Given the series is essentially a metaphor for teenage hormones and growing up, it’s less of a surprise than expected that the conflict in the first three-quarters of this book is “should we punch each other till we forget everything and disappear?”. Needless to say, the CRC are not in favor of punching. Unfortunately, it turns out “guys, we just have to stand together and unite!” doesn’t actually achieve concrete things, while the punching, while no one knows if the things it causes are good or bad, is at least something to do. What’s more, of course, the CRC are being painted as the suspicious, untrustworthy kids, which, well, is not 100% wrong? Through no fault of their own, they can’t open up about this. That said, the solution they do come up with (start small with their closest friends, then work outward) ends up being fine. Well, almost fine.

Whoops! The last quarter of the book is the seeming worst case scenario – Heartseed does a takeback and everyone really does lose their memories. This is not as emotionally volatile as the first section of the book, but hurts more, because seeing the club interacting with each other like they’re casual acquaintances is just too depressing. Fortunately, all the things they did in Book 9, while mostly erased by Heartseed and company, do manage to clue them in that something is wrong (kudos to the first years) and they end up retracing the steps of the moments in the series where they became the closest of friends… and, for two couples, where they confessed. Kokoro Connect always reads like a roller coaster where it’s just one big down and one big up, and this is the same. It’s a feel good ending.

That said, there is one more book of short stories still to go. But man, this was one of the most emotionally draining light novels I’ve read, managing a lot of supernatural content while ALSO being a slice-of-life high school romance series. Highly recommended, especially to anime fans who want to see what happens next.

Kokoro Connect: Asu Random, Part 1

By Sadanatsu Anda and Shiromizakana. Released in Japan by Famitsu Bunko. Released in North America by J-Novel Club. Translated by Molly Lee.

Here we are, folks, the final arc of Kokoro Connect. (There’s another short story book after this, but I’m going to go out on a limb and say it’s more of a victory lap than a plot mover.) This one is big enough to be divided into two books. When you finish it you will see why. Everything that the Club has been doing for the last year and a half – every victory, every heartwarming moment, every time they managed to win out and not completely lose it – has now turned into a liability, as it turns out that they’re simply TOO STRONG for Heartseed. And so there are new dangers on several fronts: other students are now suffering bodyswaps/emotional rages as they once did; people are finding out about the Club’s real activities, particularly their families; and there are now FOUR Heartseeds, some of whom are (supposedly) good guys now, and some of whom are determined to erase everyone’s memory of the last eighteen months. Even if that means destroying lives.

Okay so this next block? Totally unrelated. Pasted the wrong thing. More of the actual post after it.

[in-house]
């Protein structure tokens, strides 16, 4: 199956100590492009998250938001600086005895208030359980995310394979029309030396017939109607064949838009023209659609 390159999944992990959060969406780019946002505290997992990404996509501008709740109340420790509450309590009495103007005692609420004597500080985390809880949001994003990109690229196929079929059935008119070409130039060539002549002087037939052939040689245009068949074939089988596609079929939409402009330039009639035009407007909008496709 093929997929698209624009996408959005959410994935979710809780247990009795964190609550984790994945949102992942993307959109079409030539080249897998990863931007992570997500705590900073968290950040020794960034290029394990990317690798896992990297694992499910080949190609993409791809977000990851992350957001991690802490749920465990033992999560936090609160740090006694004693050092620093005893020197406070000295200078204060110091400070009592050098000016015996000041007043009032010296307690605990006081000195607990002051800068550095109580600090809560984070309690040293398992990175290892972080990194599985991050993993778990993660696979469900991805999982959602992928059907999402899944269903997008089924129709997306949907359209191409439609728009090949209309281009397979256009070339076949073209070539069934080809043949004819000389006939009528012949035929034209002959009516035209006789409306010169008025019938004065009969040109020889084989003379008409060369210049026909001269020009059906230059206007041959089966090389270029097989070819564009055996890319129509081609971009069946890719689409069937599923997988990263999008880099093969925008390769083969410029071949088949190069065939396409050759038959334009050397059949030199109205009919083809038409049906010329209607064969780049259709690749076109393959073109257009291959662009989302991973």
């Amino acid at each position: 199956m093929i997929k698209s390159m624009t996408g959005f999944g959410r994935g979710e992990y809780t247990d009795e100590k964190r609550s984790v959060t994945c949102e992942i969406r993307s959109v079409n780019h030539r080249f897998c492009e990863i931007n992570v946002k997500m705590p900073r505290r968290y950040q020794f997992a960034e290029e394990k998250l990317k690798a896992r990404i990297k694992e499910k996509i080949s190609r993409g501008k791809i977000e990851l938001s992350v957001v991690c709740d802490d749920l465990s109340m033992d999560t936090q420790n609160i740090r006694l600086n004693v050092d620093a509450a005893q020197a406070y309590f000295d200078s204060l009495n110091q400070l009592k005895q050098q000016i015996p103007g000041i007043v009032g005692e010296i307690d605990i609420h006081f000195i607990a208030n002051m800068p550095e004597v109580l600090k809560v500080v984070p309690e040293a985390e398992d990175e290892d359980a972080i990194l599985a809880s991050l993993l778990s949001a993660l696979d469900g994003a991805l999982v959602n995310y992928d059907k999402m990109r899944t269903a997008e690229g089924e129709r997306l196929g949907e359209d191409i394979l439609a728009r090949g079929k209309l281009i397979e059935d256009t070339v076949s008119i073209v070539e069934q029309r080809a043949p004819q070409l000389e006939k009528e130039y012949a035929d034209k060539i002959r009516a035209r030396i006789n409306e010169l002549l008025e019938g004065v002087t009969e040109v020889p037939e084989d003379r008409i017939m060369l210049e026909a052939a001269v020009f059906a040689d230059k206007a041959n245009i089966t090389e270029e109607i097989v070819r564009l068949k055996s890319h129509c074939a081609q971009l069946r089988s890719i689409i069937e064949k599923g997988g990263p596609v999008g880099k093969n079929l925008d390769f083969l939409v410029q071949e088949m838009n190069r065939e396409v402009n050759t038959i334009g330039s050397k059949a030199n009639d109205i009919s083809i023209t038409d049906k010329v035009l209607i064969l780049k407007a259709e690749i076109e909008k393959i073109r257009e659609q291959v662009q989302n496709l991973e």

These books have always had a high amount of teen drama, and this one is no exception, though for once our main heroes aren’t actually part of it. By design. (Actually, I was rather surprised that the two main couples didn’t reflect more on the fact that their budding relationships might soon be completely undone, but to be fair they’ve got a LOT going on.) Indeed, all their secrecy is now coming back to haunt them, as it’s fairly easy to see them as the cause of the problem. There’s also a lot of brainwashing in this book, to a disturbing degree. Everyone has heard rumors of the school vanishing, but no one knows where from. The teachers don’t seem to care that everyone’s skipping class… or not there at all. Even Iori’s mother and Taichi’s sister, tho literally go to the school to investigate, end up being influenced. And then there’s Misaki, who serves as the test case for what’s going to happen to everyone – after talking with the Club, she loses her memories, and is mow merely casual acquaintances with her former best friends. It’s scary.

If this sounds a bit over the top and unrealistic, well, the Club points that out as well, as to how big an undertaking it will be to do this and not have the world notice. What’s also interesting is that they have not one, but TWO former enemies seemingly on their side – I say seemingly merely because Heartseed, as always, is deeply untrustworthy, be in the first or the second one. But they admit what I’ve been suspecting for a while – the reason they’re doing this so much is to see the emotions that humans have, and the Club has been influencing them more and more to try to retain their observations and emotions. As I said, the Club is simply too good at being emotional wrecks, in both good and bad ways. Now the entire school is in anotehr dimension, along with most of the first and second years, and it’s up to our heroes to rescue them.

Will they do it? Probably, though if any series was going to play with a tragic ending it would be this one. We’ll see what happens in the 2nd part. In the meantime, get reading for a shipfull of feels. (Speaking of ships, is it me or does polyamory feels REALLY natural with these five?)